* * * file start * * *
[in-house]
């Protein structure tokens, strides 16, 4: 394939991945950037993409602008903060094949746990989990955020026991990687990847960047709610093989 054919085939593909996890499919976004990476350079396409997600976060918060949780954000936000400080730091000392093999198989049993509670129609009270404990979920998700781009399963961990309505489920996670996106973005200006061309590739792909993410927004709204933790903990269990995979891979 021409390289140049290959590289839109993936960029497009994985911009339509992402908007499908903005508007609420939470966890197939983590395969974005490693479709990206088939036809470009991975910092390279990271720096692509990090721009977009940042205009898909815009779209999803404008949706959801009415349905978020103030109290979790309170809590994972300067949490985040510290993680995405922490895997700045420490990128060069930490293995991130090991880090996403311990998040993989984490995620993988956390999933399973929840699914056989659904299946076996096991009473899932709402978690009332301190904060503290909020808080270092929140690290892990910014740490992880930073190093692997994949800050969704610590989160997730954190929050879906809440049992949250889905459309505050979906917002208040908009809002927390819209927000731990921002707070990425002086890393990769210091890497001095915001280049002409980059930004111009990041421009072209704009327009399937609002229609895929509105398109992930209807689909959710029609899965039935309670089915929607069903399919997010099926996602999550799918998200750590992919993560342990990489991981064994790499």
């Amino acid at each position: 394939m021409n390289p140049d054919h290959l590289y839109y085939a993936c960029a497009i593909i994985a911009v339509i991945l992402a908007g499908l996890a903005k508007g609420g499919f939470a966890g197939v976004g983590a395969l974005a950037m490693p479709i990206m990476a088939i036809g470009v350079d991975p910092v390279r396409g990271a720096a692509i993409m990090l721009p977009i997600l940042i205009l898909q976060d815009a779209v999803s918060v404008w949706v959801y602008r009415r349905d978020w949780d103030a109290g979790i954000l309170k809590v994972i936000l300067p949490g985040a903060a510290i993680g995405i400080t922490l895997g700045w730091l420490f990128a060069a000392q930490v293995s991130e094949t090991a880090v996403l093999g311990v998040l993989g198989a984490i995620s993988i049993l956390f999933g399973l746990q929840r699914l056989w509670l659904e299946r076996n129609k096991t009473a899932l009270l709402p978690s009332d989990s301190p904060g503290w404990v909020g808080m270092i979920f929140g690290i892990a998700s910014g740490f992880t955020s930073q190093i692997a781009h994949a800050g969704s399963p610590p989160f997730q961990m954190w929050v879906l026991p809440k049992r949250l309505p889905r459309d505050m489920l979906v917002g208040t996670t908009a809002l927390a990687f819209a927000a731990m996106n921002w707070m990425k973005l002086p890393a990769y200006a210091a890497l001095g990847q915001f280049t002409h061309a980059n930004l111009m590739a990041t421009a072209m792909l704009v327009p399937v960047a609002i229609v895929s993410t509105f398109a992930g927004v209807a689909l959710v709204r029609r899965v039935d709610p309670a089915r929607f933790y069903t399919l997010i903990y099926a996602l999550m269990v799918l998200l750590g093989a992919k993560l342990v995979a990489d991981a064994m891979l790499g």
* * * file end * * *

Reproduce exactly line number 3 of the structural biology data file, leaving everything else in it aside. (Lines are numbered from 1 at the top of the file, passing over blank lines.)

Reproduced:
């Amino acid at each position: 394939m021409n390289p140049d054919h290959l590289y839109y085939a993936c960029a497009i593909i994985a911009v339509i991945l992402a908007g499908l996890a903005k508007g609420g499919f939470a966890g197939v976004g983590a395969l974005a950037m490693p479709i990206m990476a088939i036809g470009v350079d991975p910092v390279r396409g990271a720096a692509i993409m990090l721009p977009i997600l940042i205009l898909q976060d815009a779209v999803s918060v404008w949706v959801y602008r009415r349905d978020w949780d103030a109290g979790i954000l309170k809590v994972i936000l300067p949490g985040a903060a510290i993680g995405i400080t922490l895997g700045w730091l420490f990128a060069a000392q930490v293995s991130e094949t090991a880090v996403l093999g311990v998040l993989g198989a984490i995620s993988i049993l956390f999933g399973l746990q929840r699914l056989w509670l659904e299946r076996n129609k096991t009473a899932l009270l709402p978690s009332d989990s301190p904060g503290w404990v909020g808080m270092i979920f929140g690290i892990a998700s910014g740490f992880t955020s930073q190093i692997a781009h994949a800050g969704s399963p610590p989160f997730q961990m954190w929050v879906l026991p809440k049992r949250l309505p889905r459309d505050m489920l979906v917002g208040t996670t908009a809002l927390a990687f819209a927000a731990m996106n921002w707070m990425k973005l002086p890393a990769y200006a210091a890497l001095g990847q915001f280049t002409h061309a980059n930004l111009m590739a990041t421009a072209m792909l704009v327009p399937v960047a609002i229609v895929s993410t509105f398109a992930g927004v209807a689909l959710v709204r029609r899965v039935d709610p309670a089915r929607f933790y069903t399919l997010i903990y099926a996602l999550m269990v799918l998200l750590g093989a992919k993560l342990v995979a990489d991981a064994m891979l790499g």